BUSINESS

Billion dollar paydays

Hees-Edper’s pain is Bay Street’s gain

JOHN DALY,BARBARA WICKENS February 22 1993
BUSINESS

Billion dollar paydays

Hees-Edper’s pain is Bay Street’s gain

JOHN DALY,BARBARA WICKENS February 22 1993

Billion dollar paydays

Hees-Edper’s pain is Bay Street’s gain

He often goes against the trends, and last week was no exception for Montreal pension fund manager Stephen Jarislowsky. While rival fund managers and investment strategists for insurance companies, mutual funds and other large institutions rushed to buy shares in Vancouver-based forestry giant MacMillan Bloedel Ltd. and brewer John Labatt Ltd. of Toronto, Jarislowsky said that he would pass on the deals. With more than $12 billion of assets, Jarislowsky’s Montrealbased Jarislowsky, Fraser & Co. is an institution high on the list of any broker eager to sell a large block of stock. But the outspoken 58year-old executive is a longtime critic of the Edper empire, which was selling its control blocks in both companies. “Why would I buy it just because a lot of other stupid institutions are buying?” he asked. Neither Labatt nor MacMillan Bloedel has looked like a good buy in recent months, he added, “and I don’t see anything about either company that has changed.”

Jarislowsky was clearly in the minority last week. Within four days, the troubled business empire controlled by Peter and Edward Bronfman raised almost $2 billion in two huge stock deals. On Tuesday, Edper-controlled Noranda Forest sold its 49-per-cent stake in MacMillan Bloedel for $971 million—a transaction that took less than two hours to complete. On Friday, in a similar three-hour sales blitz, Brascan Ltd., one of many Edper holding companies, sold its 37.3-per-cent stake in Labatt, the Toronto-based company that owns Labatt Breweries of Canada and the Toronto Blue Jays American League baseball team.

After five years of lacklustre performance by Canadian stock markets, the sheer magnitude and the speed of the two transactions were also a welcome boon to the investment community. Last year, brokerage commissions rose by 17 per cent to $1.3 billion—the highest levels since the bull market of 1987. The Bay Street brokerage firms that handled last week’s offerings will divide a four-per-cent commission fee of $78.6 million from just the two deals. Said Brent Fullard, director of syndication at Burns Fry Ltd.: “It’s been a good payday for the week.”

Both the Labatt and MacMillan BloedeJ transactions were bought deals. In that, an investment dealer buys stock directly from a corporation with its own capital, then resells it. Because last week’s deals were so large, a consortium of investment dealers bought the stocks from Noranda Forest Ltd. and Brascan, respectively. Both deals proceeded remarkably swiftly. In the case of MacMillan Bloedel, Fullard said that Bums Fry executives approached Hees-Edper officials about selling their stake in the forestry giant on Feb. 4. During the following five days, Bums Fry organized the consortium of 10 other brokers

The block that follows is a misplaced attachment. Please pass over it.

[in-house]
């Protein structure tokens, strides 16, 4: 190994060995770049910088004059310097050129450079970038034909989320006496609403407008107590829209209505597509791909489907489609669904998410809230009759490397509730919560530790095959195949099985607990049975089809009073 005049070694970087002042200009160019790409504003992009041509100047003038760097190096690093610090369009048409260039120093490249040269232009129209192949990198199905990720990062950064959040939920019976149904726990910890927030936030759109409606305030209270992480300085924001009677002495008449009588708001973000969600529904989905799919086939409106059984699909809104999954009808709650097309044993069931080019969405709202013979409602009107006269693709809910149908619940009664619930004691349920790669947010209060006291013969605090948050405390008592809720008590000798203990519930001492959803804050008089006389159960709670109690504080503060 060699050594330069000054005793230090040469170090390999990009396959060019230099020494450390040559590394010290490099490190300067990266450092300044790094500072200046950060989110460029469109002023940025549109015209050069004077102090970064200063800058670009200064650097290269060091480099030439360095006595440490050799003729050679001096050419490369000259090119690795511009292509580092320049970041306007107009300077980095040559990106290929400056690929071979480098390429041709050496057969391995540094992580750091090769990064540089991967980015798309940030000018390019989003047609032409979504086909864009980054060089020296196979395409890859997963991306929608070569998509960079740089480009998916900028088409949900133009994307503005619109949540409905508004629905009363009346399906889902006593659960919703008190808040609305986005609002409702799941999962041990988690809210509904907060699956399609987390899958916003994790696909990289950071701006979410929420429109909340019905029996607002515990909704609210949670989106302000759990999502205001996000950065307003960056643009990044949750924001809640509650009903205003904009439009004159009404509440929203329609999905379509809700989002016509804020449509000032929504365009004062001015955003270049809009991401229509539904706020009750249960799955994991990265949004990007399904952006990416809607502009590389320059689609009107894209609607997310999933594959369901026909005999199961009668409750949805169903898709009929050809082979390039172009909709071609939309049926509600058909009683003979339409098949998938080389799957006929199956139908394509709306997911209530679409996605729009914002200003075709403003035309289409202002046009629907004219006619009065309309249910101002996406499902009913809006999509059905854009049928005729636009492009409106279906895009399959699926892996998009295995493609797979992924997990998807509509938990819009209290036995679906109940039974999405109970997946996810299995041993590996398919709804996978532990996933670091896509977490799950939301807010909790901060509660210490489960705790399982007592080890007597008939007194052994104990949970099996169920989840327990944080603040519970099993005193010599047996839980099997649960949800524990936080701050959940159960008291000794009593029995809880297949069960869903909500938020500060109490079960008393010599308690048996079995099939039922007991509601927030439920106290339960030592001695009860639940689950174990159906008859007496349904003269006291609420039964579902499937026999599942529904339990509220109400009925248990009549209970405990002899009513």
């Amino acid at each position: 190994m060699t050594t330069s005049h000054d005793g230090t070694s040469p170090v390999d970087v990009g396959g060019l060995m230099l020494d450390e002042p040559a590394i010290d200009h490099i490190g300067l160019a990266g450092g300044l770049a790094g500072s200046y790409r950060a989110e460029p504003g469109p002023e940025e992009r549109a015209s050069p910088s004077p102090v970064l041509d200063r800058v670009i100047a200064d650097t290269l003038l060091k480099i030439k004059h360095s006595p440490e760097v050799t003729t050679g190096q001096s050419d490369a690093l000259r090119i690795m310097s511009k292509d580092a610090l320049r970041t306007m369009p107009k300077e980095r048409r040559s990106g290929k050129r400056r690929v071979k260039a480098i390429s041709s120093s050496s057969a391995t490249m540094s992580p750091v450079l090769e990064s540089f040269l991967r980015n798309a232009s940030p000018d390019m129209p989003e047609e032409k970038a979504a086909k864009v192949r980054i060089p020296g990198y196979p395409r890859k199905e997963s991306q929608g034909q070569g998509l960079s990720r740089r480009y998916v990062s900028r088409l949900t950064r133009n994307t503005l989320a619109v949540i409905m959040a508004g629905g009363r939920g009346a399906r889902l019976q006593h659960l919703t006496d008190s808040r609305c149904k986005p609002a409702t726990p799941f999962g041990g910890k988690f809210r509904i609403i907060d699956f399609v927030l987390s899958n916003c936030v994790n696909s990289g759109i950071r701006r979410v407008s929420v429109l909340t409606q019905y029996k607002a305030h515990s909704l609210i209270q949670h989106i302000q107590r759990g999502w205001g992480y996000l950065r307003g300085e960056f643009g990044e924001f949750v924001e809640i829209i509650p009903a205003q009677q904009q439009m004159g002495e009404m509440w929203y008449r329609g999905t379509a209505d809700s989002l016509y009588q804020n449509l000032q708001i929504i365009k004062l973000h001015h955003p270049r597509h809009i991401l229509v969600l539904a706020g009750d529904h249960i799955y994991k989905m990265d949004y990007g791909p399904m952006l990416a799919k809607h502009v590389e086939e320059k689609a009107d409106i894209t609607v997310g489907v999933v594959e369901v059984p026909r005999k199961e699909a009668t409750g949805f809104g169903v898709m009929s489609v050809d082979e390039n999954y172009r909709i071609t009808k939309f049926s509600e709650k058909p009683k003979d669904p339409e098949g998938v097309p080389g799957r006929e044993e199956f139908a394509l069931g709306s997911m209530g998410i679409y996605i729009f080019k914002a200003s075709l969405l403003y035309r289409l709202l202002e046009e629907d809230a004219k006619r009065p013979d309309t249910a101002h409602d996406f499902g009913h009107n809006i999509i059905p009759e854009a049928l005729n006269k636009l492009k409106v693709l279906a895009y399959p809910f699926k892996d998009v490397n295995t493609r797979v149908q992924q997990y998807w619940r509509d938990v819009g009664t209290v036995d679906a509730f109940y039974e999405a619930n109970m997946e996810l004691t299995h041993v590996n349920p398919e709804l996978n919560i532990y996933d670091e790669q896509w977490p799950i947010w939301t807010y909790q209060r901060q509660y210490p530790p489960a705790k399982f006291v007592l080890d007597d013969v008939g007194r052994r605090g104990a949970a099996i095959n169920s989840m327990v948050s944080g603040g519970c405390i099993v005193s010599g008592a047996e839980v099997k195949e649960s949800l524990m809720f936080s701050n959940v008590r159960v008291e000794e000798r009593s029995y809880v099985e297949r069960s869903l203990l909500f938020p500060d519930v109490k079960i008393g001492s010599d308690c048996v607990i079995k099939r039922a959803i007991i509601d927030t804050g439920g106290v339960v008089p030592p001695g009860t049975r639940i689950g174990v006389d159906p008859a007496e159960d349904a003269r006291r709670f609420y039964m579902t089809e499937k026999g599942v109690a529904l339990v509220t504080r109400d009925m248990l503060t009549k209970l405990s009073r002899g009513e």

and worked out a strategy for marketing the deal.

But before agreeing to buy almost $2 billion worth of stock, the brokers convinced Hees-Edper executives to agree to a unique payment structure designed to enhance market appeal. “It could have been a flop if it hadn’t been priced and structured right,” said Fullard. Under the plan, investors will pay for their purchases in three instalments over the next three years. Meanwhile, investors will be entitled to vote their shares and to receive annual dividends. Investors may also sell the shares at any time on the open market, allowing them to realize profits from any inu crease in share prices even before they have to pay off the balance of the purchase price.

For the Hees-Edper group, the arrangements mean that it

will receive $333 million on Feb. 25, and $422 million on March 8, the scheduled closing dates for the MacMillan Bloedel and Labatt deals, respectively. But based on commitments for the balance of the money, it will make it easier for group companies to borrow from banks. “The banks were telling them that if they couldn’t raise money in the market, they would not lend them any more either,” said Jarislowsky.

When the Hees-Edper executives and the brokers agreed on the structure of the MacMillan Bloedel deal, securing orders for 55.5 million shares took just a few hours. The board of directors of Noranda Forest approved the terms of the sale on Monday night. The following morning at about 7:30, the 10 brokerage firms began calling clients about the shares. One-third were slated for sale to individual investors, and two-thirds to large institutions: pension funds, mutual funds and insurance companies. Fullard said that a team of about 30 salesmen at three brokerage firms sold out the institutional portion—some in blocks of thousands or millions of shares—in about 90 minutes. “They can make up their mind in five minutes if they want it,” said Fullard.

Indeed, that was how long Milton Wong, a money manager with Vancouver-based M. K. Wong & Associates, said that he spent mulling a broker’s pitch for the Labatt shares. Wong said that he agreed immediately to buy a large block of shares at the asking price of $28.25 each. “It was a very simple decision,” he added. “We like Labatt, we hold it already and we wanted to buy more.” To Fullard and other brokers, the two rapid sellouts were proof that “You can raise $1 billion in one fell swoop from Canadian capital markets.” And as Edper managers review their remaining corporate assets, it is a fact that they are certain to remember.

JOHN DALY and BARBARA WICKENS